Cooler Master MasterCase EG200 Review (Page 3 of 4)

Page 3 – Physical Look – Inside

After removing the side and top panels, we can see the inside layout of the Cooler Master MasterCase EG200. Unlike a conventional computer case, the PSU is located behind the front panel, so an extension cable is used to connect the power connector on the case and the PSU. There are two PCBs in the EG200. The one with a PCIe slot is for the bridging of Thunderbolt 3 and PCIe, and the other one is for the USB hub functionality. The USB hub board also connects to the front SATA port. As you can see, the Thunderbolt 3 functionality and the USB hub functionality of this case are provided by two independent modules for maximum performance.

The overall layout of this external GPU enclosure is well-designed. The graphics card with dimensions up to 325mm long, 54mm thick, 141mm wide is supported. The graphics card can be easily installed, since it is not blocked by the PSU or any other modules. One thing I would like to point out is the cable management of the EG200. All the cables in the case, except for the PCIe power cable, are tied to the chassis using twist ties instead of zip ties or Velcro straps from the factory. I guess Cooler Master just wants to give us the freedom to reroute the cables using the zip ties provided in the accessory bag. As for the PCIe power cable, it can be attached to the chassis with the Velcro strap that is already attached to the case.

The PSU inside the MasterCase EG200 is the Cooler Master V550 SFX Gold 550W, which is a lower power version of the V850 SFX Gold we reviewed a few months back. Thanks to the SFX form factor, the size of the EG200 can be small. According to the Cooler Master's website, the V550 SFX Gold is the first SFX power supply unit from the company. The PSU is targeted at mini-ITX systems, so it is reasonable to apply it to an external GPU case. It is worth mentioning that the V550 has an 80 Plus Gold efficiency rating, and it is a fully modular PSU with a 92mm FDB fan. The PSU has 100% Japanese capacitors inside. In terms of power, the 550W PSU is more than enough for the majority, if not all, of the graphics cards in the market today. The Thunderbolt 3 connectivity also allows a maximum 60W of power from the EG200 to be transferred to your laptop.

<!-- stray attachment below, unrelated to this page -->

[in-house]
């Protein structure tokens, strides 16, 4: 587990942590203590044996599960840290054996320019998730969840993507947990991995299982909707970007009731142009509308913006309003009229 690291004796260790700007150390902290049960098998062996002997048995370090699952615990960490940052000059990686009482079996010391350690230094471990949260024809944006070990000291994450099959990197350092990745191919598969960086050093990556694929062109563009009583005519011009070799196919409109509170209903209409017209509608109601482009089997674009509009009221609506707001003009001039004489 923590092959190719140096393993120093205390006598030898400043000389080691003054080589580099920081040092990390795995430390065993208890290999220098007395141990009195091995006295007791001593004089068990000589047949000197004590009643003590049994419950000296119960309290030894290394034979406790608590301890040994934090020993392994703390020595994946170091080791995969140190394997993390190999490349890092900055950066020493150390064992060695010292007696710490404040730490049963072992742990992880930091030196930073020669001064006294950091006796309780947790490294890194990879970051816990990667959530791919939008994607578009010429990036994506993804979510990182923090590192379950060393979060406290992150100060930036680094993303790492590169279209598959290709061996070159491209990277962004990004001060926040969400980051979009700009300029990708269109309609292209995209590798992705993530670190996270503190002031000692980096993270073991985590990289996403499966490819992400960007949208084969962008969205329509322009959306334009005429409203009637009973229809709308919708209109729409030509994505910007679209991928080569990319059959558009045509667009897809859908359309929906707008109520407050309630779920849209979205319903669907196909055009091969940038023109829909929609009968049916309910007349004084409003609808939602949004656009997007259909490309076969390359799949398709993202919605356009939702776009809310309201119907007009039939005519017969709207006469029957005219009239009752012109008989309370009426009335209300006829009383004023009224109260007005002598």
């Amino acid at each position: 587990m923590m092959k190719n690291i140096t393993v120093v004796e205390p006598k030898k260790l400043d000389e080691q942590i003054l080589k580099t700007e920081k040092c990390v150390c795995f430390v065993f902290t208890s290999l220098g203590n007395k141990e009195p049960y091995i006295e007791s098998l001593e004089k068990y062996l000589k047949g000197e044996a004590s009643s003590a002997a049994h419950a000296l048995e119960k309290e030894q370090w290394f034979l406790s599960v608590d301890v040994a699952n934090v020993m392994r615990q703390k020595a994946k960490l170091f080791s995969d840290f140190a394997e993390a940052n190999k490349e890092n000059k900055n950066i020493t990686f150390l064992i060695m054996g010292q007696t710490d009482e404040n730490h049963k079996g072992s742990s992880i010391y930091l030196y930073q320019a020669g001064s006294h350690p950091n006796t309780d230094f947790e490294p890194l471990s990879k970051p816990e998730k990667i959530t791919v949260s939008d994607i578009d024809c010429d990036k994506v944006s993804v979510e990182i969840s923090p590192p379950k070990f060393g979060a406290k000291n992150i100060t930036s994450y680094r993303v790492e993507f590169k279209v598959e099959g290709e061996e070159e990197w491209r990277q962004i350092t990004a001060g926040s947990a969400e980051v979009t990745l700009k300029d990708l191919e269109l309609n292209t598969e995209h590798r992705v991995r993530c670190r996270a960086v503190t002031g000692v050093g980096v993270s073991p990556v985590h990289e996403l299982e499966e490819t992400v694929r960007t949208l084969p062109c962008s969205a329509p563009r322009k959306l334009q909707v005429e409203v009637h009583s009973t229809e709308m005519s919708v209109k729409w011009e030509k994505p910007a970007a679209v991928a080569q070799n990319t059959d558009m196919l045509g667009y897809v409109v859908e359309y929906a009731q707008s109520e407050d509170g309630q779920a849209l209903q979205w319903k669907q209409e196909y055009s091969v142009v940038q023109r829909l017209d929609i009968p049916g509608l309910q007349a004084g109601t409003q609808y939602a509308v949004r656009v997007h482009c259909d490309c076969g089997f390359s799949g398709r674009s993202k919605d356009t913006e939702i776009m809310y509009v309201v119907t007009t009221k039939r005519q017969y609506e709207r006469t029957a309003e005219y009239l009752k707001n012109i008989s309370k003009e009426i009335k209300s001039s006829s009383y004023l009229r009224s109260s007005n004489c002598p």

Now, let us take a closer look at the main PCIe board of the MasterCase EG200. The board is powered by the 24-pin motherboard power cable from the PSU. The main function of this board is to bridge the PCIe and the Thunderbolt 3 interfaces. The Intel JHL7440 controller is used to realize this bridging function. In this review unit, the JHL7440 is covered by the metal shield on the green PCB daughter board. The JHL7440 provides 40Gbps data rate, which can well-satisfy the bandwidth requirement of external graphics applications. The PCB design and build quality of the PCIe board looks good and I have no particular reason to believe otherwise.

Let us move on to the USB hub board. Again, the board itself is well-designed and well-built. The shields of the USB ports are firmly soldered to the PCB. There are two main chips on this board. One is the VIA Lab VL817 as the USB 3.2 Gen 1 Hub Controller. According to the data sheet, the VL817 supports any combination of devices up to SuperSpeed 5Gbps. The other main chip on the board is the VL711, which is also from VIA Lab. The VL711 is a “high performance, low power single chip USB 3.0 to SATA 6Gbps bridge controller designed for new generation external storage devices”. According to its data sheet, the VL711's integrated in-house SATA 6Gbps host controller can work with all SATA-based storage devices and can connect at SATA 6Gbps, SATA 3Gbps, or SATA 1.5Gbps automatically.

There is one case fan included in the MasterCase EG200. From the product's specification, it is a 92mm slim 2600RPM PWM fan. In terms of size, the 92mm diameter is expected due to the small form factor of the case. According to Cooler Master website's specification table, the installed fan has PWM functionality, which can also be confirmed by the fact the fan connector has 4 pins. However, neither of the two fan headers on the PCIe board has the corresponding header. I am not sure why Cooler Master gives us a fan with PWM while the control board does not have a PWM pinout for the fan. The other thing is, the case supports another 92mm fan, but it is not likely you can get another identical fan from Cooler Master in retail. If you want to have a dual fan setup, you have to buy something non-matching.

Page Index
1. Introduction, Packaging, Specifications
2. Physical Look - Outside
3. Physical Look - Inside
4. Benchmarking and Conclusion